It’s always exciting, as a kid, to discover the origins of your favorite characters. What is even better is when you can identify with these characters. Greater still is when the messages with the stories are optimistic ones. Marvel Action: Origins #2 delivers all of this.
Hope is a common theme throughout the comic book medium. It allows us to accept when a deus ex machina happens and offers to let us believe that the good guys can always come out on top. Some stories try to stick to a realistic approach, showing a bleaker image of the world, but it’s the ones about hope that can stick with us.
Previously on Buffy the Vampire Slayer, Buffy and the Scoobies dove into a portal after Willow, only to find themselves in a very different universe (They have shrimp!), albeit retro world. While they make it back okay, it would seem that some issues linger longer than a trans-dimensional jaunt can fix.
Basilisk #1 is the foundation for a new story, new characters, and a new world from the mind of Cullen Bunn (one of the best horror comic book writers currently writing in the genre) and artist Jonas Scharf (whom I’ll speak more of shortly). Bunn’s Harrow County absolutely blew me away with its scope and character-focused story lines. That started small, focusing on a single character getting swept up into something beyond their control and built outward. Basilisk gives us a few things: an initial event that occurred some time in the past, two characters coming to a head, and a villainous family. Even beyond that, there are plenty of elements introduced. This is giving us hints of who the multiple characters are, and instead it’s giving a wider vision of this world and all the things our two female protagonists might run into along the way. And because it’s probably a five to six-issue story arc, as many BOOM! titles are, there’s a need to get to it!
According to Julie Andrews, a very good place to start is at the very beginning, so let's start there. 35 years ago, I was 5. Reagan was in the White House, New Coke was making its way to market, and late one moonless night, Dark Horse Comics was born. That brings us to today. Now that we're caught up, let's talk The Worst Dudes.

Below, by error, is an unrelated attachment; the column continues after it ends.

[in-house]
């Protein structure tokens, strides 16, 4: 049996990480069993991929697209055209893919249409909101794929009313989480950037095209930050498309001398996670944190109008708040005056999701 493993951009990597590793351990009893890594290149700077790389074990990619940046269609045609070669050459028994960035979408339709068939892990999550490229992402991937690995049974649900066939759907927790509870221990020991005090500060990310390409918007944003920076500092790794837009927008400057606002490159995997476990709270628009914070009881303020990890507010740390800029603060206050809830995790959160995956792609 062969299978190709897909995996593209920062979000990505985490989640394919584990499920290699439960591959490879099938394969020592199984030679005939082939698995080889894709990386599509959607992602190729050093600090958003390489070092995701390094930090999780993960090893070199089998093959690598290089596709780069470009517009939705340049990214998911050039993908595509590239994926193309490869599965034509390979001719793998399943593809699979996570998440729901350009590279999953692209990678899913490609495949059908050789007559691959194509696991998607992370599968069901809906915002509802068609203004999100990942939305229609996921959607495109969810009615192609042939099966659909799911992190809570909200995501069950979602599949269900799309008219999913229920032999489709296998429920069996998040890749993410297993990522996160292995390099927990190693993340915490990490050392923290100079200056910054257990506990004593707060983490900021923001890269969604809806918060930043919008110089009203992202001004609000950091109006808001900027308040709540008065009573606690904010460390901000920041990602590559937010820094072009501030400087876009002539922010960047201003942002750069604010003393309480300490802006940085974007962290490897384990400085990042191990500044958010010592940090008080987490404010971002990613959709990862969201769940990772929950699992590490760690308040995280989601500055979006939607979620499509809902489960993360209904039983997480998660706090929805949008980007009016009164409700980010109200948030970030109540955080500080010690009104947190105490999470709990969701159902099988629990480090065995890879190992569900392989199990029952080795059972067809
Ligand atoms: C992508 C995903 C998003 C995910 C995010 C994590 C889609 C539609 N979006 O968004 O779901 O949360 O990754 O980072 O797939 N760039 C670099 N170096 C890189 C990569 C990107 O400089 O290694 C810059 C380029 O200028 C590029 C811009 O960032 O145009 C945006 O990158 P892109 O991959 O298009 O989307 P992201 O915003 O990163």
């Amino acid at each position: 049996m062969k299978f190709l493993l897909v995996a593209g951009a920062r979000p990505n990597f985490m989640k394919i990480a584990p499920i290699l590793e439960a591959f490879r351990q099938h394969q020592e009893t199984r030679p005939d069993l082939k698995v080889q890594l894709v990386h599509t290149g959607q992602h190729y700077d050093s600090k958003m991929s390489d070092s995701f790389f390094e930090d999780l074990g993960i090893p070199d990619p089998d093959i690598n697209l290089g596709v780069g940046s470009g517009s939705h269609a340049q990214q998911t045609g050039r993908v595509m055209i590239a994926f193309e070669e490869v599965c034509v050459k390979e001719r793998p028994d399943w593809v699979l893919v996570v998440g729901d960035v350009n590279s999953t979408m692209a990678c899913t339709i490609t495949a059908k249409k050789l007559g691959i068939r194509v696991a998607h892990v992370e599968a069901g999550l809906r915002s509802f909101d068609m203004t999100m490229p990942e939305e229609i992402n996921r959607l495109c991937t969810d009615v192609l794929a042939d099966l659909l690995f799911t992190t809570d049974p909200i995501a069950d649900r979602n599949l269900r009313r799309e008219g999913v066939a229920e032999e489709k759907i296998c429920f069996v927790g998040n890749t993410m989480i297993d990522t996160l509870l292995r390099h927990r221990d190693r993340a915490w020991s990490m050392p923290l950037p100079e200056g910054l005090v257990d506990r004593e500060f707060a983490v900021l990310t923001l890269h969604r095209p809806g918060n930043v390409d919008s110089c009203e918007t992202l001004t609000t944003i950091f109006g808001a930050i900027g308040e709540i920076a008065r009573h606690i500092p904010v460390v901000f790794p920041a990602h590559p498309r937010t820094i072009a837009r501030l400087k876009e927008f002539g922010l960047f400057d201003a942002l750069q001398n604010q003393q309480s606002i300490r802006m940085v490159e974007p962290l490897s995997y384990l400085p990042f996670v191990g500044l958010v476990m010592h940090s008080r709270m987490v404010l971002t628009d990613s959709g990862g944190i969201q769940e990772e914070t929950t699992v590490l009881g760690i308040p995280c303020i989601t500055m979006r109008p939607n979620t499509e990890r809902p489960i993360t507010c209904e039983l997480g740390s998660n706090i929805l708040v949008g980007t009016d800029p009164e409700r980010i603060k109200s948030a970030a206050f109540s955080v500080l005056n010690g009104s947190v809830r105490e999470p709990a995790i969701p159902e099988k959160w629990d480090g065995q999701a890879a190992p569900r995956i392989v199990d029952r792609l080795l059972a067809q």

When I reviewed Jalisco in 2019, I was unaware that the plucky, determined young dancer would be the first member of a superhero team representing young women from different countries and backgrounds along the Latinx spectrum. Phoenix Studios saw the need for more representation in the genre (and they are not wrong!), and I presume loved Jalisco so much that one book wasn’t enough for her story. Santa and Loquita are the latest additions to this universe where young women possess powers to change the world, often through connecting to their cultural roots and loving their familias and compatriots.
Every now and again, I’m reminded that I live during a time in which we have been able to enjoy wonderful people and experiences like David Bowie, Robin Williams, and Star Wars. There are so many things that I could add to that list, and while reading The Last Ronin, one of those items is the Teenage Mutant Ninja Turtles. Maybe if I had been born in the '20s and '30s, I would have felt this way about Errol Flynn or Charlie Chaplin (who died a year before I was born and is one of my comedy and filmmaking idols), but during my youth, it was all about TMNT. As a kid, it was the indie comic (made more for adults). Then, as a pre-teen, it was the cartoon (made for kids), and as I became a teenager, it was the movie made for teenagers, and so on and so forth. I played every game. I had every poster hanging on my wall. I knew every lyric to every theme song (and still mostly do.)
I “squeeeed” when I saw that a new issue of Something Is Killing the Children was coming out. During lockdown last year, this was one of those things I was looking forward to every month, like a dog waiting for a milk bone. The lead of the story, Erica Slaughter, hit every single note that makes a character worth following: She was capable; she was emotionally affected by the violence around her; she was a bit unsteady mentally; against the worst of odds, she wanted to do the right thing; and even though we knew all of those admirable things, she also remained somewhat of a mystery.